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Planetary health diet: a sustainable model to save our planet

Modèle alimentaire Eat Lancet
écrit par La Rédaction

Philippe Mauguin, Director of INRA, defined healthy and sustainable food at the global level in a round table organized by AgroParisTech Alumni. According to him, it is a food available to all that meets the nutritional needs of human beings in quantity and quality (neither too much nor too little), produced in agriculture and processing by optimizing and respecting natural resources (water, soil, air) while ensuring that biodiversity is preserved and limiting the effects of climate change.

Rethinking our food system by 2050, without exhausting resources, is a real challenge to meet the needs of a population that will reach 9.7 billion or even 10 billion. Every year 0.6 to 1.9% of the land is made unusable, biodiversity is collapsing, a dramatic observation. What if part of the solution was on our plates?

The EAT-Lancet report, recommendations for greater sustainability

In early 2019, the Eat-Lancet Commission, composed of experts from around the world, published a report highlighting a healthy diet that would be beneficial for the sustainability of our system.

The experts considered the impact of our food on 5 different outputs: Greenhouse gas emissions, land use change, water cycles, nitrogen application, phosphorus application, biodiversity loss. They also considered the nutritional value of the diet.

A dietary model for healthy diets in the plural

Although there are no studies showing the existence of a global regime, EAT provides a basis for rethinking the composition of our plate. Here are the 3 pillars of this model:

More plant and less animal: half the plate must be filled with vegetables, and a quarter of protein with at least half of plant origin (legumes…). A significant reduction in the consumption of meat, particularly red meat, is recommended.

– Favour unsaturated fats over saturated fats: back to oilseeds, and unsaturated oils which should represent 1/8th of our plate. Although consumers are beginning to realize the nutritional benefits of choosing between types of fat, including oilseeds on our plates is still too rare.

Avoid refined cereals, limit ultra-processed foods and added sugars for nutritional reasons but also for energy consumption and food waste. Whole grains should only represent 1/3 of our menu.


And in practice can everyone follow this model?

It would be absurd to make everyone eat the same thing. It is indeed a model that can be adapted according to regions, available resources and production systems. Take a country where agro-pastoral systems constitute a major resource of income but also of essential micro and macronutrients, it is difficult to drastically reduce the share of animal protein. It is up to each country, or even each region, to take up the challenge by adapting the regimes. What is certain is that this model still offers flexibility to respect cultures and the environment.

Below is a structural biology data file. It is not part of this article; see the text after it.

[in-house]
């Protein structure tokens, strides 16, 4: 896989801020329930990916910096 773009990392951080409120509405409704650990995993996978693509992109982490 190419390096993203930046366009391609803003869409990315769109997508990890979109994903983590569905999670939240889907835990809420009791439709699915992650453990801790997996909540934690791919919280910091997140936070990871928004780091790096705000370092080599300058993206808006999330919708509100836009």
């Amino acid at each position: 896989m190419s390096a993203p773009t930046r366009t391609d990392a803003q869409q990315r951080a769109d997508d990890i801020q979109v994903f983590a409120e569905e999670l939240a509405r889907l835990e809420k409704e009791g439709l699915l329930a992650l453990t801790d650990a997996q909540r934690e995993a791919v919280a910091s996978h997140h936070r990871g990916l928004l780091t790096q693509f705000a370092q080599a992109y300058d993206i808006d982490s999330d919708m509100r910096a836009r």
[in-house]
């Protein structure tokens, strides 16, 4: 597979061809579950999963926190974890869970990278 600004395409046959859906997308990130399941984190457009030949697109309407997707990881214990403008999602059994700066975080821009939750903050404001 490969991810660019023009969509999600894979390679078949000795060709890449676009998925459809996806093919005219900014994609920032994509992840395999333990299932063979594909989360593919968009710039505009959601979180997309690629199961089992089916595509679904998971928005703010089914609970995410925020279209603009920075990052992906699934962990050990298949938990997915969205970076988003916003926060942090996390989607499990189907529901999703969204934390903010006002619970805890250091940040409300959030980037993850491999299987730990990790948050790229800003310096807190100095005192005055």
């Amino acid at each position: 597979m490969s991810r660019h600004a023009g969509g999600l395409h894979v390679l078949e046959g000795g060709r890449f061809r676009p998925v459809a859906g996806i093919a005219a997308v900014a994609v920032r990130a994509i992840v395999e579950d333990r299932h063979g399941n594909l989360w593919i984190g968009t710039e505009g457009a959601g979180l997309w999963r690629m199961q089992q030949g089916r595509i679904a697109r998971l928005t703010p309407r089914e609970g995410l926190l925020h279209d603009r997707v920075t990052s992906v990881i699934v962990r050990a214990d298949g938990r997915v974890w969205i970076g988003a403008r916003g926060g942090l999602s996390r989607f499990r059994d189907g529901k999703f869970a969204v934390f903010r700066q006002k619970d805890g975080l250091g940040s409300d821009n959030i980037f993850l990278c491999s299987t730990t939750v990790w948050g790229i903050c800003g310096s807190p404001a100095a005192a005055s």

Towards a redesign of our food system

A transition in our way of eating will inevitably be accompanied by new initiatives throughout the food production chain. Starting with agricultural methods, there are a multitude of flourishing alternatives (agroecology, agroforestry, biodynamics): methods that make it possible to maintain biodiversity while producing. As the report points out, the goal is to “redirect agricultural priorities from quantity to quality production”. The aim is to achieve production for all without exhausting our soils by rationalizing fertilizer consumption, alternating crops and ensuring that the soil plays its role as a carbon sink.

Even if decisions on agricultural methods will be made at the scale of each country according to the climate, the environment and the current state of agriculture. The Eat report recalls the need for global governance for land and ocean exploitation in order to preserve biodiversity from overexploitation of resources in a context of global competitiveness.

Finally, this new model is also accompanied by a reduction in food waste. 30% of agricultural production is lost after harvest in the South and 30% of food production is lost after sale in the North. An absurdity that makes you think. Ensure the storage of resources, better distribution of food, consumer education, there are approaches throughout the supply chain that must continue to be supported at the individual and collective level.

A report that reinforces the current recommendations of the FAO but also the conclusions of the AgriMonde-Terra report of INRA and CIRAD. It is certain that consumer awareness will influence the agri-food offer of tomorrow with stronger quality and CSR commitments from manufacturers.

On their own scale, start-ups innovate with eco-responsible marketing that appeals to consumers, and the largest companies do not hesitate to communicate their commitments.

A propos de l'auteur

La Rédaction

La rédaction de Culture Nutrition : une équipe de rédacteurs à l'affût de toutes les tendances nutrition-santé, pour vous partager au quotidien les dernières innovations des marchés Food, Nutra, Santé, mais aussi les dernières actualités en matière de communication, durabilité et business.

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